A few weeks ago, John Elkington of Volans mused on the impressive accomplishments of Steve Jobs as he departed from Apple and then wondered aloud who the Steve Jobs equivalent in sustainability might be. Elkington pointed out, quoting John Noughton, that Jobs represents the charismatic entrepreneur who “arrived to offer consumers better quality, higher production values and greater ease of use.” The iPod wasn’t the first digital music player, and the iPhone wasn’t the first smartphone, yet Jobs and Apple transformed both the digital music player and the smartphone markets. Could we see the same kind of transformer in the world of sustainability?
I cracked the screen of my 4th gen iPod Touch the other day. Actually, not cracked — shattered. I think I wouldn’t have cracked it had I dropped the iTouch at any other angle and place than face-first on a concrete driveway; after all, it had a case and screen “protector” (scratch protector, really). I don’t have the time to compute the G force involved in stopping the device in an instant after a few-foot drop, but I suspect most glass wouldn’t have survived either unless encased in bubble wrap. Fortunately the iPod still worked. I made a Wednesday appointment at my local Apple Store and waited for the days to creep by.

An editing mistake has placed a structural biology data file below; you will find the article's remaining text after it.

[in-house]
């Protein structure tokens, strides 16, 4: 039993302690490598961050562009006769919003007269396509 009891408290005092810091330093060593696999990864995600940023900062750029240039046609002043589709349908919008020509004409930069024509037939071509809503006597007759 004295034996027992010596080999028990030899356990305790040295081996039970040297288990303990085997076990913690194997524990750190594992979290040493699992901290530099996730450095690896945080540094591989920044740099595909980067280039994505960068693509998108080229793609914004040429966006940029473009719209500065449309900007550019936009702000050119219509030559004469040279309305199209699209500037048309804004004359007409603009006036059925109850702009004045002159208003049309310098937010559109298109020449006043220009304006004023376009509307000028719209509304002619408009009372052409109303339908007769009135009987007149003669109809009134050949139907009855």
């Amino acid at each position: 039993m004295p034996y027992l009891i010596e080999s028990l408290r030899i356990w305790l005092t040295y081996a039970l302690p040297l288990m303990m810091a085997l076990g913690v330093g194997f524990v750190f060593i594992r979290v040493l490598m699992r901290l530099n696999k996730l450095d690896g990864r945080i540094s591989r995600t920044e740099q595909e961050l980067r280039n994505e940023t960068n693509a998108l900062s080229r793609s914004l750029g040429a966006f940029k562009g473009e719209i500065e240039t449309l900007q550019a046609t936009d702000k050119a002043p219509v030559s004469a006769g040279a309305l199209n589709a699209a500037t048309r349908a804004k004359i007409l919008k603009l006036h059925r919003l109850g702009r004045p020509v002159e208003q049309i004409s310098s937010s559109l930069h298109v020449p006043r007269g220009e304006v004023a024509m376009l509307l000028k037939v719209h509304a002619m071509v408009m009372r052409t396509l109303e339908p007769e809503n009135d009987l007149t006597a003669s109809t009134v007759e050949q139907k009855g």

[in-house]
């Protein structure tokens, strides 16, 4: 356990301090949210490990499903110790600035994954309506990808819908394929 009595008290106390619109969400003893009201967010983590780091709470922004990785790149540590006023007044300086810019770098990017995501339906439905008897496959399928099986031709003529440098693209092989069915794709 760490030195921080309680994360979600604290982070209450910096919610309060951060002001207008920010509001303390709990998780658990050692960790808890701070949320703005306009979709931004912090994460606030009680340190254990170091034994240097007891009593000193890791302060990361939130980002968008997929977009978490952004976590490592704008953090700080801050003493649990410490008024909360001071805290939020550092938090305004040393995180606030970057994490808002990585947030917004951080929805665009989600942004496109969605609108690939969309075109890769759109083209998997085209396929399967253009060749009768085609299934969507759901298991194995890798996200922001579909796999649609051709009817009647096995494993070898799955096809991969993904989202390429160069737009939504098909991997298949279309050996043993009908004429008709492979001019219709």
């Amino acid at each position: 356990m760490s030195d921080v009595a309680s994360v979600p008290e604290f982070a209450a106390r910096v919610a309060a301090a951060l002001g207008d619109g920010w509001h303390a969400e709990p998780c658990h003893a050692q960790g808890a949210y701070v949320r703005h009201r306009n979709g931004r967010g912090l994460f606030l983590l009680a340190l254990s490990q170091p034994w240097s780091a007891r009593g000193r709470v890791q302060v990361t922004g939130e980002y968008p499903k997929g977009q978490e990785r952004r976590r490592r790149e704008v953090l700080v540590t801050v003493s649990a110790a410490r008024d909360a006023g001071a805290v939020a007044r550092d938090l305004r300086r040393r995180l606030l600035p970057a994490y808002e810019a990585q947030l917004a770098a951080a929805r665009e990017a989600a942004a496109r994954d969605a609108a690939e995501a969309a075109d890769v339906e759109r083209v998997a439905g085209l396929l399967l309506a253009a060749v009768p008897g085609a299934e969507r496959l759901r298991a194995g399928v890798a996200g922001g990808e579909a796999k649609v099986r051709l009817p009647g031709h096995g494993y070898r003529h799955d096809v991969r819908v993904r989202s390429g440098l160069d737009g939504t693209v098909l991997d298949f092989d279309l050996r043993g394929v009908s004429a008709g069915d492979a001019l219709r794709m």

Y’know, there’s just something about Apple Stores — packed to the brim with folks young and old, pressing here and tapping there, some even with food and drinks cradled in their free hands. (Maybe the something is that I’m just a fanboy.) I shouldered my way through the crowd and checked in for my appointment, and soon a blue-shirted guy came up to me. I made some quip about a “small recent problem” — as in small pieces of glass everywhere — and showed him the situation. “Shattered,” he said. (I got the word from him.) Then he said I’d need $150 to replace the iPod.